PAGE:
With the International Symposium on Agroecology for Food and Nutrition Security just around the corner, a colleague of mine was recently asked by a peer to explain the difference between agroecology and ecoagriculture. “Funny you should ask,” she replied, “we have a blog coming out on that in a few weeks.” Both of these phrases combine the roots “agr,” related to the land or field, and “eco,” related to the environment, and can be used when discussing sustainable land management. However, while they may overlap, they don’t mean the same thing.
On July 2, 2014, a group of scientists, directors and professors from American universities released a statement calling for increased public investment in agroecological research. They described agroecological practices as those that “appl[y] ecological principles and rel[y], to the greatest extent possible, on ecological processes to address current and future farming challenges.” Pesticide Action Network describes agroecology as “the science behind sustainable agriculture, from the ground up,” and names the four key properties of agroecological systems as productivity, resilience, equity, and sustainability.
Like agroecology, ecoagriculture values biodiversity, livelihoods, and food production. However, ecoagriculture also requires zooming out from the farm to the landscape level. Beyond implementing agroecological practices on their properties, farmers join with other groups like up and downstream water users, herders, health workers and government officials (and many more, depending on the context) to improve management of resources and services across an entire landscape. Ecoagriculture, therefore, emphasizes cooperation among multiple groups of stakeholders, effective landscape governance, linkages between sectors, and supportive policies and institutions at multiple levels.
Both agroecology and ecoagriculture are names for practices that have been implemented by humans for millennia, but were overshadowed as industrial agriculture became the norm. But how long have these names been used on the ground, and by whom? Agroecological practices took hold in Latin America and the Caribbean in the 1980s among farmers as a way to improve their productivity without costly inputs and pesticides. Spreading rapidly through Central America’s Campesino a Campesino (Farmer to Farmer) movement, agroecology as a set of practices and principles became associated with La Via Campesina, Brazil’s Landless Workers Movement, and other rural political movements that stressed food sovereignty and opposition to free trade, GMOs, corporations, and neoliberal policies.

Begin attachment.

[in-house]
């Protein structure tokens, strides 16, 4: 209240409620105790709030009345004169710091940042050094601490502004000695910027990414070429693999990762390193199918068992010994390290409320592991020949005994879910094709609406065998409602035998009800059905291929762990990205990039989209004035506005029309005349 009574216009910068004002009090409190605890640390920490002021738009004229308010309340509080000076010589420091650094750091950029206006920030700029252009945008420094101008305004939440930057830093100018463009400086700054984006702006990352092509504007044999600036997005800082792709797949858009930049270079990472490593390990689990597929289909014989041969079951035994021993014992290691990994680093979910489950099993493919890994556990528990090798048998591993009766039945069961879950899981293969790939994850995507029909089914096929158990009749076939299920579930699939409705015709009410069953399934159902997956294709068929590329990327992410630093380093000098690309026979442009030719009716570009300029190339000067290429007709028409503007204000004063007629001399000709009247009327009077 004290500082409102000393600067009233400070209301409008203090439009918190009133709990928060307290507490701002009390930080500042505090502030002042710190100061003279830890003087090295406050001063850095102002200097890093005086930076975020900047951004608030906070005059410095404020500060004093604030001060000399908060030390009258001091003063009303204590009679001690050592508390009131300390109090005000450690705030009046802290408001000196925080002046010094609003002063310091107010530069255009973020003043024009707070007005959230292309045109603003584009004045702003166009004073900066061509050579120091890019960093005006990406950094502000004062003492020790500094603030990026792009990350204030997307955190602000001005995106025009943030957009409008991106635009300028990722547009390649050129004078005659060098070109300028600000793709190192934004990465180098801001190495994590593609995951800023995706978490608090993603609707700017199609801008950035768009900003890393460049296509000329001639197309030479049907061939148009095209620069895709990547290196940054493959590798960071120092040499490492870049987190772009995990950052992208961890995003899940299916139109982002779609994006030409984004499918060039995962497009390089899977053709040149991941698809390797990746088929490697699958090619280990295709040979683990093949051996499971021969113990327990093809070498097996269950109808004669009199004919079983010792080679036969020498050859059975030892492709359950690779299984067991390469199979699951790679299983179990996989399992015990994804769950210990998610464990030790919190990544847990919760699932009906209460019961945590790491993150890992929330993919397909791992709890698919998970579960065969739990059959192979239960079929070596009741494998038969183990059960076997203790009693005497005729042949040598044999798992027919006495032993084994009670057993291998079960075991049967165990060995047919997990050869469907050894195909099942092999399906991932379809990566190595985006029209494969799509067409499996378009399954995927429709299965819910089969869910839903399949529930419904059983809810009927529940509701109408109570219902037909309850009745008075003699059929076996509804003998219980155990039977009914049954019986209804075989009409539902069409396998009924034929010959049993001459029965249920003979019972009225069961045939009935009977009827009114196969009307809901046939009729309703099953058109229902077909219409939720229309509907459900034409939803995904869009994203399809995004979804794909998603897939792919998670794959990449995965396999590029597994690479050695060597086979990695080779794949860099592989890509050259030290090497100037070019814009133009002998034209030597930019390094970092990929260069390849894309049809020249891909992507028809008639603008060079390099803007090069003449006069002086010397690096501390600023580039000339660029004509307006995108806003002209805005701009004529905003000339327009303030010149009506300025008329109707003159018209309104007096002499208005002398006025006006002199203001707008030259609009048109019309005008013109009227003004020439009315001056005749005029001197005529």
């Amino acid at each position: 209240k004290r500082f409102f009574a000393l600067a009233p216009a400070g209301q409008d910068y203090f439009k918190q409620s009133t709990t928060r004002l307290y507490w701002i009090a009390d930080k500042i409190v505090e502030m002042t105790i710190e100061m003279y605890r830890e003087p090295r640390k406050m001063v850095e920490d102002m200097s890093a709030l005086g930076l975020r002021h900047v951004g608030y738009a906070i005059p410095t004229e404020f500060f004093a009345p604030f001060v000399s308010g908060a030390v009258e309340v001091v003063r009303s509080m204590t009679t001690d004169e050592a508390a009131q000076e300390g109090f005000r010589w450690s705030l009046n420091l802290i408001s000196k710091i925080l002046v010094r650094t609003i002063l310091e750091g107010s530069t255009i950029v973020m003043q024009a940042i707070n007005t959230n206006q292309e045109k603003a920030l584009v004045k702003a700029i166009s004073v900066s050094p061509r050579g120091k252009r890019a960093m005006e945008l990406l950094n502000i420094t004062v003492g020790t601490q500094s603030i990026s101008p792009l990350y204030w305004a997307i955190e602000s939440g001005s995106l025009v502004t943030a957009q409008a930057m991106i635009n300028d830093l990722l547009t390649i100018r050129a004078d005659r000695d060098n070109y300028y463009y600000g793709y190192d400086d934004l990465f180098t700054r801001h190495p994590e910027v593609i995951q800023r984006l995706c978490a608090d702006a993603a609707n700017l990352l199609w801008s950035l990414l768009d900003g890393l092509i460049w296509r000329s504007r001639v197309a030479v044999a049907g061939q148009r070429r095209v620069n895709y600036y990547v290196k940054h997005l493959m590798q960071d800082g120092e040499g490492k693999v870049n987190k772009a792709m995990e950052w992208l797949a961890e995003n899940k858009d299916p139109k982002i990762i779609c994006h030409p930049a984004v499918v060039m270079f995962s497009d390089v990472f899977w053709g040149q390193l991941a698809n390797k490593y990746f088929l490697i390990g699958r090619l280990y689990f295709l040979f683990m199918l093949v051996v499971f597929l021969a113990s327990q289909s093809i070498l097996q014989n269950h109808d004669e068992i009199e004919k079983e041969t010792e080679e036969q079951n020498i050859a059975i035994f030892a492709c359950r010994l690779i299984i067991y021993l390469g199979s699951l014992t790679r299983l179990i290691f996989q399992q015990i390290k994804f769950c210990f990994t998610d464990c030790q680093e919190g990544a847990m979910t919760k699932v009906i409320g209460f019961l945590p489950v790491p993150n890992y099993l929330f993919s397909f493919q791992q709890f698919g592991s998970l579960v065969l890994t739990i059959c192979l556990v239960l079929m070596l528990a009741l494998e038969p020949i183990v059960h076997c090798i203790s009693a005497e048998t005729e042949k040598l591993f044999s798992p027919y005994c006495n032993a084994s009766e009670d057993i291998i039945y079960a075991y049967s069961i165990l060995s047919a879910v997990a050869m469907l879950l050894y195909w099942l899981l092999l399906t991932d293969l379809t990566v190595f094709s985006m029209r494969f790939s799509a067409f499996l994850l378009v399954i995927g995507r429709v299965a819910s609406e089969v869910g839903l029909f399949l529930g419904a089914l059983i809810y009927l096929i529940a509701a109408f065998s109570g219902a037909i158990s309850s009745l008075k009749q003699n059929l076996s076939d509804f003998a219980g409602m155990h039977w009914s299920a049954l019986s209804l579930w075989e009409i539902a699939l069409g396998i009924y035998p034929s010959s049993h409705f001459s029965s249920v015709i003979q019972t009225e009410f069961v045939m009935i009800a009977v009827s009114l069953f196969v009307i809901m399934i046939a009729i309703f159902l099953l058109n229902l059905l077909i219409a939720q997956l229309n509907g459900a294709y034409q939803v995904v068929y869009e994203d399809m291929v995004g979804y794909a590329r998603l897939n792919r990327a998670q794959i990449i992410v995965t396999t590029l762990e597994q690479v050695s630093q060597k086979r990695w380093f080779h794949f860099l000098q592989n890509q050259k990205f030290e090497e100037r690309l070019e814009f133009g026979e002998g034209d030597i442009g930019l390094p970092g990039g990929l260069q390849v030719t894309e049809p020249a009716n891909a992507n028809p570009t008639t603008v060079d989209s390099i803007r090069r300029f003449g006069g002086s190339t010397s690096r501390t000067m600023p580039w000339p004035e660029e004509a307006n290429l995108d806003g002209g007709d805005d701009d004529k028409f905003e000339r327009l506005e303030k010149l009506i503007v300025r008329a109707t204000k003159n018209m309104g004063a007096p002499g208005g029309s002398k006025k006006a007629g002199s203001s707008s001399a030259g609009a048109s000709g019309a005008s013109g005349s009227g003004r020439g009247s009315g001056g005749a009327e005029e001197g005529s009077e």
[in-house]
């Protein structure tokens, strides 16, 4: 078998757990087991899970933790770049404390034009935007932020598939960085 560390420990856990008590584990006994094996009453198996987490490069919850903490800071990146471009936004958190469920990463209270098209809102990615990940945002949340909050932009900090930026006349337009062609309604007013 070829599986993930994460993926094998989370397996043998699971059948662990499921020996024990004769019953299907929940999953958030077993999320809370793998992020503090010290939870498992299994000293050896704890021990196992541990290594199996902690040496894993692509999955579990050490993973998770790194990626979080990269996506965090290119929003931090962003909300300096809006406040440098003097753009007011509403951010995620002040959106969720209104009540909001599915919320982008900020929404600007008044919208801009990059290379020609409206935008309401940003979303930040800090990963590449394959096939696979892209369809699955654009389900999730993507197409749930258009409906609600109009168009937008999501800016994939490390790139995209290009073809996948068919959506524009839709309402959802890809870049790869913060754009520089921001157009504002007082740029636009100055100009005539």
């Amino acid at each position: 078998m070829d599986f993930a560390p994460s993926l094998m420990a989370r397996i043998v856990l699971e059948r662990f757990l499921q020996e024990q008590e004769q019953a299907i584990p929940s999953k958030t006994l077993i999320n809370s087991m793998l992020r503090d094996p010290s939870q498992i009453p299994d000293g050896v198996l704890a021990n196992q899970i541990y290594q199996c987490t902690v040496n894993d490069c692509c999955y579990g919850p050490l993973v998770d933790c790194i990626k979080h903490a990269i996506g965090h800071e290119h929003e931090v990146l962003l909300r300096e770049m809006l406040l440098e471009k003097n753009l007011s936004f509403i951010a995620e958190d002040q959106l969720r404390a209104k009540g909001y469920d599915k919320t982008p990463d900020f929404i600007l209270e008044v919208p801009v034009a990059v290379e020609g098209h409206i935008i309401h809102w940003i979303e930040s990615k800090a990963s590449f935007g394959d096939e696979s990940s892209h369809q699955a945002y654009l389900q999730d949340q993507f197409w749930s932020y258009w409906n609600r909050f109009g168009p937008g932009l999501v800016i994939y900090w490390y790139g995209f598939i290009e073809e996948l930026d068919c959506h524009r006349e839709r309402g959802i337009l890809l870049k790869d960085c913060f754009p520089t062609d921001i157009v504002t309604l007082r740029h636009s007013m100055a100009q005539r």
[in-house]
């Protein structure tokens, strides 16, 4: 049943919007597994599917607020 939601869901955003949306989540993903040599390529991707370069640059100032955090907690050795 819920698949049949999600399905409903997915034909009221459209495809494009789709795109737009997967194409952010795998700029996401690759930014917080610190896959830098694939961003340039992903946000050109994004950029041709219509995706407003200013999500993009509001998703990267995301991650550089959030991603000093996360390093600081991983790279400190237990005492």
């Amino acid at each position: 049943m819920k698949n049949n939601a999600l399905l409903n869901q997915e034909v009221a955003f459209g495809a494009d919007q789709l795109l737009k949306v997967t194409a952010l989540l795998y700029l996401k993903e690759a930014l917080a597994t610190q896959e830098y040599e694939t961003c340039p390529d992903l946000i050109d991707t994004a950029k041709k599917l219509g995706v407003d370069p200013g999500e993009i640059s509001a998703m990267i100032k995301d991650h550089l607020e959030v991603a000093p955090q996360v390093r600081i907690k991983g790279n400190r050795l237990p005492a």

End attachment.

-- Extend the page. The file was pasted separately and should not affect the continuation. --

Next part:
While the term “agroecology” was coined in 1928, “ecoagriculture” was not coined until 2002. In fact, the word is just one of hundreds used to express the more general term “integrated landscape management (ILM)”. While ecoagriculture is practiced by communities around the world, it has not yet benefitted from a large scale farmer-to-farmer movement that spreads its principles with minimal NGO intervention. And since all stakeholders in the landscape must come together to determine how the landscape is managed—including government bodies and businesses—ecoagriculture is far less political.
In summary, the two concepts are complementary. Ecoagriculture is the application of integrated landscape management in landscapes where agriculture is an important land use. And agroecological farm-level practices—like crop rotation, integrated pest management, agroforestry, and building soil nutrients with compost and crop residue—form one important component of ecoagriculture. A far more detailed definition of ecoagriculture is available now, in an article written by current and former EcoAgriculture Partners staff and published in the Encyclopedia of Agriculture and Food Systems (paywall). For more about ILM, please read Ecoagriculture Policy Focus No. 10, “Defining Integrated Landscape Management for Policy Makers.”
Do you think I have accurately captured the difference between ecoagriculture and agroecology? Want to disagree? Please share your thoughts below.Photo: Meike Andersson, EcoAgriculture Partners